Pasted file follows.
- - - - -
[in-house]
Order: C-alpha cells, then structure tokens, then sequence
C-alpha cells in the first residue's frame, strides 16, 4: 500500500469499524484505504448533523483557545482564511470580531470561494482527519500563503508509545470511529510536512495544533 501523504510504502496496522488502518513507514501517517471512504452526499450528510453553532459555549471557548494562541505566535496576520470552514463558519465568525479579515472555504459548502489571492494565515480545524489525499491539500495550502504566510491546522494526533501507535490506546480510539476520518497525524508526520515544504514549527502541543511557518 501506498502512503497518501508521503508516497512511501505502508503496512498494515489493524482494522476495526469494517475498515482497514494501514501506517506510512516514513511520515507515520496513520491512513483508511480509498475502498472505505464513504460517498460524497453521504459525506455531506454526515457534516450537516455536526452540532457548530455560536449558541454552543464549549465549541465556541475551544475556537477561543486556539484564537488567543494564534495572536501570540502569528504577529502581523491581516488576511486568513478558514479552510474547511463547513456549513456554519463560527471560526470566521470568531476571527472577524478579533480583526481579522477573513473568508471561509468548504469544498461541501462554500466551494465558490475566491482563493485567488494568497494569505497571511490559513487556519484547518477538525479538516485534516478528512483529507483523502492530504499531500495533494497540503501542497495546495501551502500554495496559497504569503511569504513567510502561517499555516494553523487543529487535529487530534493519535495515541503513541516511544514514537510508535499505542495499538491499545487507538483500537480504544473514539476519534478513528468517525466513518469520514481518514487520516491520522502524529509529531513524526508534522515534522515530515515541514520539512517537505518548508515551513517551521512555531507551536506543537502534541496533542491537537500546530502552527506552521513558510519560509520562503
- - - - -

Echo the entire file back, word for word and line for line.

[in-house]
Order: C-alpha cells, then structure tokens, then sequence
C-alpha cells in the first residue's frame, strides 16, 4: 500500500469499524484505504448533523483557545482564511470580531470561494482527519500563503508509545470511529510536512495544533 501523504510504502496496522488502518513507514501517517471512504452526499450528510453553532459555549471557548494562541505566535496576520470552514463558519465568525479579515472555504459548502489571492494565515480545524489525499491539500495550502504566510491546522494526533501507535490506546480510539476520518497525524508526520515544504514549527502541543511557518 501506498502512503497518501508521503508516497512511501505502508503496512498494515489493524482494522476495526469494517475498515482497514494501514501506517506510512516514513511520515507515520496513520491512513483508511480509498475502498472505505464513504460517498460524497453521504459525506455531506454526515457534516450537516455536526452540532457548530455560536449558541454552543464549549465549541465556541475551544475556537477561543486556539484564537488567543494564534495572536501570540502569528504577529502581523491581516488576511486568513478558514479552510474547511463547513456549513456554519463560527471560526470566521470568531476571527472577524478579533480583526481579522477573513473568508471561509468548504469544498461541501462554500466551494465558490475566491482563493485567488494568497494569505497571511490559513487556519484547518477538525479538516485534516478528512483529507483523502492530504499531500495533494497540503501542497495546495501551502500554495496559497504569503511569504513567510502561517499555516494553523487543529487535529487530534493519535495515541503513541516511544514514537510508535499505542495499538491499545487507538483500537480504544473514539476519534478513528468517525466513518469520514481518514487520516491520522502524529509529531513524526508534522515534522515530515515541514520539512517537505518548508515551513517551521512555531507551536506543537502534541496533542491537537500546530502552527506552521513558510519560509520562503